In the wake of Donald Trump’s reckless “fire and fury” comment yesterday, what I said here in my post “North Korea: Clashing Orders, Clashing Reasons” (September 11, 2016) is more relevant than ever – but it now needs to account for the alarming Trump factor. Here is part of what I said in the earlier blog:
Authoritarian order is a very real type of order but it is mechanistic. It tries to mechanize human behavior. It is based on the absolutist assumption that disorder and uncertainty can be eliminated. Those who actually acknowledge the existence of uncertainty defy the “reality” of absolute certainty; they must be repressed. The dissenters also effectively acknowledge a radically different view of reality, one affirmed by 20th century science, namely that disorder and uncertainty can never be eliminated. They can only be reduced. Political conflict within North Korea reflects these clashing orders, these diametrically opposed views of rationality. In its dealings with the world, the North Korean regime is hypersensitive to real or perceived threats and tends to be irrational. Much of the challenge in dealing with it on the world stage is psychological.
Given Trump’s authoritarian mindset – his embrace of right wing nationalism here and abroad, his coziness with the Putins of the world, his intolerance of criticism, etc. — an implicit assumption in the above is no longer true. For the United States government to be able to achieve a perspective more rational than that emanating from Pyonyang, it must understand that assumptions of absolute certainty are reality disconnects and deal with them in psychologically- and policy-appropriate ways. But such understanding or the hope of achieving it fades to the extent that our president is also consumed by know-it-all delusions (“I alone can fix it”, “I know better than the generals”, “etc.). Today’s talking point of official and unofficial Trump people trying to defend his “fire and fury” comment is that Trump was just speaking the language of Kim Jong-un, a language he can understand. That is to say, it’s OK for Trump to speak in intemperate, irrational terms so long as Kim Jong-un does. The clashing of these two poles of unreason is a recipe for disaster.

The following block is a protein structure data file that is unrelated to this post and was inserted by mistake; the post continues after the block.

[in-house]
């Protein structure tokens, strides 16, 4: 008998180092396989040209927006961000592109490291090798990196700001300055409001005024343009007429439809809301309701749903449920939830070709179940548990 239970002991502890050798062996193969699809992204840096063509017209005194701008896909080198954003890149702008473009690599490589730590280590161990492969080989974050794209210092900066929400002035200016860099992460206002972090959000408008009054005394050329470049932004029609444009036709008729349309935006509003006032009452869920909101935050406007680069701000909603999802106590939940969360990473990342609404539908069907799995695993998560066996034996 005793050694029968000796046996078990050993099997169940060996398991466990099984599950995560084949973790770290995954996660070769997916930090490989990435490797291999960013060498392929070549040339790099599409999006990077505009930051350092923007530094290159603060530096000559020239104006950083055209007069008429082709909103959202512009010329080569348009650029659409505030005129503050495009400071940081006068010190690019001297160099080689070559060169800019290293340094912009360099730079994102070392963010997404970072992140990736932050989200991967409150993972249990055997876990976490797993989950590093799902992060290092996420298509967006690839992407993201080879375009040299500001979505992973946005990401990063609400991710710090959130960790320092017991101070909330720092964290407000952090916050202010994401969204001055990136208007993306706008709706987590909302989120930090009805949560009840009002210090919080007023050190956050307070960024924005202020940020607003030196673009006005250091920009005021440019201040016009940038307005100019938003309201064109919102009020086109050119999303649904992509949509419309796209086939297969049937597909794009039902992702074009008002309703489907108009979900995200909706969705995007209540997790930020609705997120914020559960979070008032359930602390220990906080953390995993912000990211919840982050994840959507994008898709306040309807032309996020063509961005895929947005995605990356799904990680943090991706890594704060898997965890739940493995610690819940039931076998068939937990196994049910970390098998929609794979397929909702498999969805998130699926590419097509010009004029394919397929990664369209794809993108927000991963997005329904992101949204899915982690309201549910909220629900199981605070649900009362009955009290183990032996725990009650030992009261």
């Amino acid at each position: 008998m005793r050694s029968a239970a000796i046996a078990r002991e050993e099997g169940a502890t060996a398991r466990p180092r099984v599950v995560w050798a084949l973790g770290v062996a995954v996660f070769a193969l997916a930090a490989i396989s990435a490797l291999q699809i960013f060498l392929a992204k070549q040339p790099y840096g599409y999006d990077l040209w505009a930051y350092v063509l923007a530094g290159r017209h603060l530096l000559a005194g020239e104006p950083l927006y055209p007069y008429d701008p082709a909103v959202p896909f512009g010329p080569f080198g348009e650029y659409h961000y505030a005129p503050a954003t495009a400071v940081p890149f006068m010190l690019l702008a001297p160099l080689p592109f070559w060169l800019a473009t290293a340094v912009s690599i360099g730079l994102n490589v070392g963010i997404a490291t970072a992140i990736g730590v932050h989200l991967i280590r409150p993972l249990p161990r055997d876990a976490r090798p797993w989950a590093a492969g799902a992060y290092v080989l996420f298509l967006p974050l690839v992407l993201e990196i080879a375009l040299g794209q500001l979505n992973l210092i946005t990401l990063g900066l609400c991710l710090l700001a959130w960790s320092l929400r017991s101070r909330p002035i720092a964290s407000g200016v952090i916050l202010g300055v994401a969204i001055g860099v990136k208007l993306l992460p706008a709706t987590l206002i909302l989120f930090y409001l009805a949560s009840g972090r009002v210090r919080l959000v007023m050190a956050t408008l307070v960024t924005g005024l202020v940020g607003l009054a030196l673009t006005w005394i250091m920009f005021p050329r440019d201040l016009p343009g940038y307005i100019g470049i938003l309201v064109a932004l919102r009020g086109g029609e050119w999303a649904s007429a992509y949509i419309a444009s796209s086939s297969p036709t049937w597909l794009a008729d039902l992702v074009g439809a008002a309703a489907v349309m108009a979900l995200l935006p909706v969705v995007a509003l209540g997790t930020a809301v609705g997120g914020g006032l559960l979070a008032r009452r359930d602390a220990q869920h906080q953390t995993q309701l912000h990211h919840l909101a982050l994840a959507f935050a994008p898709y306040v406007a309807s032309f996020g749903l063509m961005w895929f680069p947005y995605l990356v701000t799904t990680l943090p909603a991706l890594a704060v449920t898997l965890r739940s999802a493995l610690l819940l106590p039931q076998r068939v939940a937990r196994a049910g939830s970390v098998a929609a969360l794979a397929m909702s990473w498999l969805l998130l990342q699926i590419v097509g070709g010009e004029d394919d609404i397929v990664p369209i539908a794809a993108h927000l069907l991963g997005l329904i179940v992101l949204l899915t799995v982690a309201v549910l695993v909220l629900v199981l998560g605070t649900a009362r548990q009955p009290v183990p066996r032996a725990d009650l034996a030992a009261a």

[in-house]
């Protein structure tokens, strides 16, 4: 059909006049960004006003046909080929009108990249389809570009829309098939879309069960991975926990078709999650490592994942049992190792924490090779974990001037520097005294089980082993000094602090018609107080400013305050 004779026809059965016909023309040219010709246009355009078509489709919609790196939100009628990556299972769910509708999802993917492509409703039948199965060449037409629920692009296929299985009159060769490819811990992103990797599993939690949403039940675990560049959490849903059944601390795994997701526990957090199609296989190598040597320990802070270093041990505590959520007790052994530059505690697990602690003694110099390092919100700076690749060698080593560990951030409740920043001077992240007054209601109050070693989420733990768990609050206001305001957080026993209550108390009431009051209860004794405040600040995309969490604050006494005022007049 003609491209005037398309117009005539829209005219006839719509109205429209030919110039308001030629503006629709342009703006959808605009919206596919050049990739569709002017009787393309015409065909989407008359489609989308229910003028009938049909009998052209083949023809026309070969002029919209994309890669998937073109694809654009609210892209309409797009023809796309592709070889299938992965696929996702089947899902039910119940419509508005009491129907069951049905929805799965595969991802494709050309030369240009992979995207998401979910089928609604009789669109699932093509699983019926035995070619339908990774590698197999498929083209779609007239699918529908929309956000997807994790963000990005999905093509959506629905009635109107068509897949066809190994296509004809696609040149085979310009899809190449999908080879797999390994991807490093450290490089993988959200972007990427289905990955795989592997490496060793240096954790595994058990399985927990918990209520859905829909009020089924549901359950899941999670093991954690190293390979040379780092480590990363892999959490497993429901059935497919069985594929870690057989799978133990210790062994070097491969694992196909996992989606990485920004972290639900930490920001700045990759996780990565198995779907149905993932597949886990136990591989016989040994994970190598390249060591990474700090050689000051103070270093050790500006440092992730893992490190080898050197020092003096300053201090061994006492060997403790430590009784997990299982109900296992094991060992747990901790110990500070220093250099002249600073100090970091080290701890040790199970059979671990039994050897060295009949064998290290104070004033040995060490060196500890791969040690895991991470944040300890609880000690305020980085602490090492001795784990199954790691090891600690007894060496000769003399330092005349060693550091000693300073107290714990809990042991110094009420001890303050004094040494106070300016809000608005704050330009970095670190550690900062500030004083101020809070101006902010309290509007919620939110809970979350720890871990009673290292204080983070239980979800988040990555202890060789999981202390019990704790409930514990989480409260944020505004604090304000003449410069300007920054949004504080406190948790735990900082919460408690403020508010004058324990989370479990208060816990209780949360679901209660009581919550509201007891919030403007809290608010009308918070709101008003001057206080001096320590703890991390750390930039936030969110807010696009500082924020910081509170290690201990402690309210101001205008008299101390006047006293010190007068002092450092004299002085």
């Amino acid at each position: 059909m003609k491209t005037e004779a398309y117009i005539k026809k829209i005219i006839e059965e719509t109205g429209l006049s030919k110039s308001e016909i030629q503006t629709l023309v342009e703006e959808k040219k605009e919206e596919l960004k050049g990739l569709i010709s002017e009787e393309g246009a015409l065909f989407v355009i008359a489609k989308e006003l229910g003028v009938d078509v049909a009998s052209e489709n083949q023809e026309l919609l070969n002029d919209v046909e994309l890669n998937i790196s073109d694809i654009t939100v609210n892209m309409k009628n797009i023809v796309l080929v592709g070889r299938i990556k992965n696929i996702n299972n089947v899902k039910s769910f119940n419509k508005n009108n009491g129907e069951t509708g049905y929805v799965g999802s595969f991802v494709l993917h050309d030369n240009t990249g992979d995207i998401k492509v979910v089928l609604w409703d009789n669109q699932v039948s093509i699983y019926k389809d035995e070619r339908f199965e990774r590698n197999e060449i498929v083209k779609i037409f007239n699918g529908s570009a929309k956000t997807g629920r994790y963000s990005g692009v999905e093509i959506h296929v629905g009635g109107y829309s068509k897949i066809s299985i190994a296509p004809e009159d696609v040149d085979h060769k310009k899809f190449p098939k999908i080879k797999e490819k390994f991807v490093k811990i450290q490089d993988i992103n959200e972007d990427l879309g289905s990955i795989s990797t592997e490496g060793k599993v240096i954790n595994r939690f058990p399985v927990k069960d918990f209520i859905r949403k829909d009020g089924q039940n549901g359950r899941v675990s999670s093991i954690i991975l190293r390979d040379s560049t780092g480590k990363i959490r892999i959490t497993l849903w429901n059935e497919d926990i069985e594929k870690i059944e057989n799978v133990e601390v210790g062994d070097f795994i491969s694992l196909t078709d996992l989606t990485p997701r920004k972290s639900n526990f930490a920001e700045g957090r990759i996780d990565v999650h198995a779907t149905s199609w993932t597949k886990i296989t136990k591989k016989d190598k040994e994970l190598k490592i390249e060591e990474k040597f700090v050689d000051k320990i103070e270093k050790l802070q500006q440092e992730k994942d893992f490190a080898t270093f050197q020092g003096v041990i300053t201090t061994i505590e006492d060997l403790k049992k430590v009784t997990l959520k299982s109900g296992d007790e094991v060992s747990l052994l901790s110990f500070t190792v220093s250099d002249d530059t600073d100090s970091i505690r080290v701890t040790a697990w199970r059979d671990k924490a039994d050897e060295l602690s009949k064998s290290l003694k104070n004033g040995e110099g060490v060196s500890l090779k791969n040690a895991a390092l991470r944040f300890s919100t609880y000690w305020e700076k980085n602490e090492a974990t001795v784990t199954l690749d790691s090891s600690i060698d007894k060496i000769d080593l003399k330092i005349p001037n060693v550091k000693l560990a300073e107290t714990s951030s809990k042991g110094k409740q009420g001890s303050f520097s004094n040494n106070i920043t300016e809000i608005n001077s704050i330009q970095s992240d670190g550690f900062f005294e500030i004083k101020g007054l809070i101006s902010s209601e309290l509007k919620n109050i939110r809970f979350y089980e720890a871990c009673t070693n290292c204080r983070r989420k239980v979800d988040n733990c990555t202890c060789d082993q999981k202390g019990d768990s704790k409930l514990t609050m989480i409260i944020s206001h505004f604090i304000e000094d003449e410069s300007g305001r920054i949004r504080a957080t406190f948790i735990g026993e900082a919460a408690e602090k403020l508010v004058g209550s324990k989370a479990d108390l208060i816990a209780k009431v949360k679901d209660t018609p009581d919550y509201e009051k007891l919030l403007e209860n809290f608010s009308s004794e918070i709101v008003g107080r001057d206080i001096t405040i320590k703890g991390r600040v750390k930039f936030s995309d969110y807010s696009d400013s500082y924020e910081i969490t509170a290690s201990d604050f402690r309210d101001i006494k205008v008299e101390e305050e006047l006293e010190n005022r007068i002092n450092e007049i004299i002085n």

This is just one of myriad reasons that our country and the world need Donald Trump to exit government as quickly as possible. For that outcome to occur our 18th century democracy must pass a test. It must be able to expel someone whose absolutist tendencies make him inimical even to the minimally democratic features built into the Constitution by its elitist authors. It is in no way reassuring that the surest solution – his impeachment and conviction – does not appear to be possible any time soon – if at all. But hopefully Trump’s penchant for shooting himself in the foot will somehow hasten this outcome — – before some tragedy occurs “like the world has never seen”.
Mike, you should send this as a letter to the New York Times. I don’t know their criteria for accepting op-ed pieces but I wouldn’t be surprised if I read this in a reputable newspaper. Good job.
Thanks, Jerry. That’s a nice thought. With a rewrite to incorporate earlier North Korea post, maybe I’d have something to submit there. Just checked cable news to see if the news cycle is growing stale on this (that would be best) but Trump now says his “fury” comment may not have been tough enough.